Asparagus in the Time of Aires


My mom was born in April, putting her under the astrological sign of Aires.

If you know anything about astrology, then you’ll know that those born under the sign of Aires have pretty fiery tendencies, being head-strong, creative go-getters who don’t wait around for someone to tell them what to do. They’re extremely intelligent and if they understand something, see it, want it – they go for it.

It’s no mistake that the symbol of Aires is the “ram,” with curled horns ready to barrel into any new opponent, or challenge presented before them.

Now during the time of the Aires reign of the Zodiac, it also happens to be the very time of year that the Asparagus plant shoots forth and is ready to be harvested for those few short weeks in the spring.  It seems fitting that asparagus would naturally sprout and flourish under the time of Aires as the plant itself carries many of the same characteristic of the astrological sign.

The stalks of asparagus, desiring the sun to grow, are some of the first vegetables to push through the hard and frozen earth, ramming their way through the permafrost to sprout and grow. It’s almost as if they know they are ready to grow and they’re not waiting around for the snow to melt or the ground to soften and invite them out.

So what does the sign of Aires and the vegetable asparagus really have to do with my mom?  Well, she is an Aires and she LOVES asparagus, and last year, she demonstrated the perfect mix of these traits all in one particular dish.

Around the time of my mother’s birthday, her best friend took her out to lunch to a posh little restaurant downtown to celebrate. The restaurant is known for using local and in-season ingredients creatively combined into delectable dishes by an award-winning chef, a recent semi-finalist in the prestigious James Beard restaurant award.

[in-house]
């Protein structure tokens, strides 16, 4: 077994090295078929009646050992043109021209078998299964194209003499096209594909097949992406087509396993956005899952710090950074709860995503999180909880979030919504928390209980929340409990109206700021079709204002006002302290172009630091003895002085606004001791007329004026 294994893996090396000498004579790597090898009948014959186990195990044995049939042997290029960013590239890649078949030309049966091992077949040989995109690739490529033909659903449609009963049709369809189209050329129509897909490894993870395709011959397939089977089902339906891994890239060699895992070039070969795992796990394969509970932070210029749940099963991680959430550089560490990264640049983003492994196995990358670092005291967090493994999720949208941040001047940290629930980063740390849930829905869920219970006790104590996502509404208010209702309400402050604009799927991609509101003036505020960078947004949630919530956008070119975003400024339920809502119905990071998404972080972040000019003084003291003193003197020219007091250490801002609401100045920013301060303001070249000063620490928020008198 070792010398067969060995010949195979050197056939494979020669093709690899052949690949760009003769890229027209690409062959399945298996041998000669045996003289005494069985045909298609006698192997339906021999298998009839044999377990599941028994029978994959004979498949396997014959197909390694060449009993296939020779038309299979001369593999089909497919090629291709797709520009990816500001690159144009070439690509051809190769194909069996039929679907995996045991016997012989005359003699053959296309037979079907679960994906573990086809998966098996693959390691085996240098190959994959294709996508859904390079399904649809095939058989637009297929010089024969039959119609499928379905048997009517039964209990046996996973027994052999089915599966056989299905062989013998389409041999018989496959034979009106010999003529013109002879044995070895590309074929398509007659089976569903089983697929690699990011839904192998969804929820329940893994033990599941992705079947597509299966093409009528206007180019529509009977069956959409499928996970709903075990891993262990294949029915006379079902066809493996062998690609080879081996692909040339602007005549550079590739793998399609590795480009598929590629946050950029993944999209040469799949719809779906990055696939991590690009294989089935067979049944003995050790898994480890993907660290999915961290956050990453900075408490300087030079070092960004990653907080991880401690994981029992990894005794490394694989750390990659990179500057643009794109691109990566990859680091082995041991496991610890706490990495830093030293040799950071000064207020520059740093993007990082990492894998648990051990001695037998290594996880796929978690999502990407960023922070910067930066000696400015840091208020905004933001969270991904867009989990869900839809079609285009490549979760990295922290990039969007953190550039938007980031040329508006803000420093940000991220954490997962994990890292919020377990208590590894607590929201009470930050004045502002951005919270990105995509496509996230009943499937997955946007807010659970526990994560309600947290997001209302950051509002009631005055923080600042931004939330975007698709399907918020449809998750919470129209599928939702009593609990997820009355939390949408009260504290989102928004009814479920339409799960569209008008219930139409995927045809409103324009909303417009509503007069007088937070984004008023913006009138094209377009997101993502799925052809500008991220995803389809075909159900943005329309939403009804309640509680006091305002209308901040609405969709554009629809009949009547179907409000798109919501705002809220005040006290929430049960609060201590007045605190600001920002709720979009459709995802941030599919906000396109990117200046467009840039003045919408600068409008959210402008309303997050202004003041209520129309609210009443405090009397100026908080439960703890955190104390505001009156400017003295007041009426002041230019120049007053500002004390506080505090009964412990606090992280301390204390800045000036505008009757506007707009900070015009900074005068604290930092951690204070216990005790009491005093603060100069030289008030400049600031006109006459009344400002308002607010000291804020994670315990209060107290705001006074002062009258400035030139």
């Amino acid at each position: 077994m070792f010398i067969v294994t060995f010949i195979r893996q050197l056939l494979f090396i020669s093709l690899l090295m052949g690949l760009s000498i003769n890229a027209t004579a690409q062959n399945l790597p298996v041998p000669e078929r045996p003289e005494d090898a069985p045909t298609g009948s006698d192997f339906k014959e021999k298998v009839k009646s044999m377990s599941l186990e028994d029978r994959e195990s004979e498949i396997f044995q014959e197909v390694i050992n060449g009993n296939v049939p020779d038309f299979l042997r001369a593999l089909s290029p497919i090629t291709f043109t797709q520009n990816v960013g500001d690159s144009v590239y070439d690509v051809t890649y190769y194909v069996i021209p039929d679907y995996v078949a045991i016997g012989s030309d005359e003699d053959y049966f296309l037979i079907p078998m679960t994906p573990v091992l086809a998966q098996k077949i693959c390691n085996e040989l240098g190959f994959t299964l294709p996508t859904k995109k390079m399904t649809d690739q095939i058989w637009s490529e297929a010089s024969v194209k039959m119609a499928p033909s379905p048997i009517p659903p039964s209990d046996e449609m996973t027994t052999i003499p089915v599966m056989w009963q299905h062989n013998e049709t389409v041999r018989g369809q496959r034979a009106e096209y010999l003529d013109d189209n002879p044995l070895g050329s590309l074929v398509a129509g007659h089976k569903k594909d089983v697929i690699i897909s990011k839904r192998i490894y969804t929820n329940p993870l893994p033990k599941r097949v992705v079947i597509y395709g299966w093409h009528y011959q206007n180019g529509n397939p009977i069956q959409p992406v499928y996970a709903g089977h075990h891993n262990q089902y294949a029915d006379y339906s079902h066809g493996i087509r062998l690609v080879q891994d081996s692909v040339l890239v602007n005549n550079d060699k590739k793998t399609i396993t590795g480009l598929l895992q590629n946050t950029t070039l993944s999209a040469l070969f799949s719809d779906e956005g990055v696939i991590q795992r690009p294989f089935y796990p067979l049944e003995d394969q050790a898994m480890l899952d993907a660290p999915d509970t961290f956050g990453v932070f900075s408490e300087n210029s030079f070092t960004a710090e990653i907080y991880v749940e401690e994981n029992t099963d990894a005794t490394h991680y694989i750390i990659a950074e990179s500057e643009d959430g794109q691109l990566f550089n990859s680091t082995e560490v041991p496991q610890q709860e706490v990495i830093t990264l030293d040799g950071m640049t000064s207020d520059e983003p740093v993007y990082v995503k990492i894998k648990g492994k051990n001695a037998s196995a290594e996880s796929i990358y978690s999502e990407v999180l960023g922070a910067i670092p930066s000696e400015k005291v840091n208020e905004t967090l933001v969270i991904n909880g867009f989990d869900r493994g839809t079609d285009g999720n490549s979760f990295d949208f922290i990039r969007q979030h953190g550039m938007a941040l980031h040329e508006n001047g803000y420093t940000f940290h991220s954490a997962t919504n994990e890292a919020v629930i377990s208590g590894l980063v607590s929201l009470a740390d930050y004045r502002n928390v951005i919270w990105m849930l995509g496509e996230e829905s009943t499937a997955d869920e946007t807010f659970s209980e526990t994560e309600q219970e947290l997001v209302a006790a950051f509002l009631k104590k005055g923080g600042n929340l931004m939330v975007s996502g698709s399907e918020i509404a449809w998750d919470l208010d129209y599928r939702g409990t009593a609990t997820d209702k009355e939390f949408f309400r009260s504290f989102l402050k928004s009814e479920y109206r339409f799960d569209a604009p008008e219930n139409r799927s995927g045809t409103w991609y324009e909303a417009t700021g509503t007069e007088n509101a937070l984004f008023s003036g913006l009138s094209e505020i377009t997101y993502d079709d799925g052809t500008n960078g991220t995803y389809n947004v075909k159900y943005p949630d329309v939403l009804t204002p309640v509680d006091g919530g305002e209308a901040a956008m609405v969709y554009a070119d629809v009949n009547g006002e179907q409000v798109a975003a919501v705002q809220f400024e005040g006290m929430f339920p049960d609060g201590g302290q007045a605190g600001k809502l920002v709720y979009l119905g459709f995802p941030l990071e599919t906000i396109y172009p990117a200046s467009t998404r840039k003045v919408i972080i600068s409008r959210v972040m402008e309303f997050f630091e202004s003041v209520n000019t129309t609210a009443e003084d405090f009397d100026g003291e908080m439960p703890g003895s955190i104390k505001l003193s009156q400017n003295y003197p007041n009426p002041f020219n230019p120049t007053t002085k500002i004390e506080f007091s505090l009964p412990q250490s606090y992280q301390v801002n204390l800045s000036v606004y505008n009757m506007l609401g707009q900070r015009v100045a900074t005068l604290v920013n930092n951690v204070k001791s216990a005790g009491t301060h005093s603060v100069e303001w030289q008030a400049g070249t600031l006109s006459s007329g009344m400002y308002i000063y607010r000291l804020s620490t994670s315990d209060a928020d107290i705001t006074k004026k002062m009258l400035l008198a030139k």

On that particular lunch visit, my mom chose a pasta dish tossed in a perfect pesto sauce created from fresh spring peas and, you guessed it – asparagus.

For days my mother went on and on about this dish, how the asparagus was perfectly blended into a creamy sauce and yet there were pieces of precisely blanched asparagus, crisp to the bite and lending just the right amount of texture to an already exciting venture being experienced on the palate.

Being the Aires woman she is, and because she loved the dish so much, she knew she could just as easily recreate it herself. She didn’t need a culinary certificate from any high end institution or any distinctions from prestigious organizations.

She tasted it; she loved it; and she could make it.

This was not the first time my mother claimed to recreate some tasty plate of food, or some adorable craft she had seen. As an Aires woman, she’s been doing this her whole life. She is smart, creative and a powerhouse of confidence that catapults her forward with complete assurance that any idea in her head will result in something that is nothing less that absolutely spectacular.  Asparagus and pea pasta was nothing she couldn’t handle.

And so that year, when our family all gathered together to celebrate my mom’s birthday, the main dish we all enjoyed was (of course) pasta with fresh asparagus and pea pesto – my mother’s own recipe that she had created.  After weeks of hearing about how outrageously great the original dish had been, we were all happy to finally be able to taste a version of it ourselves.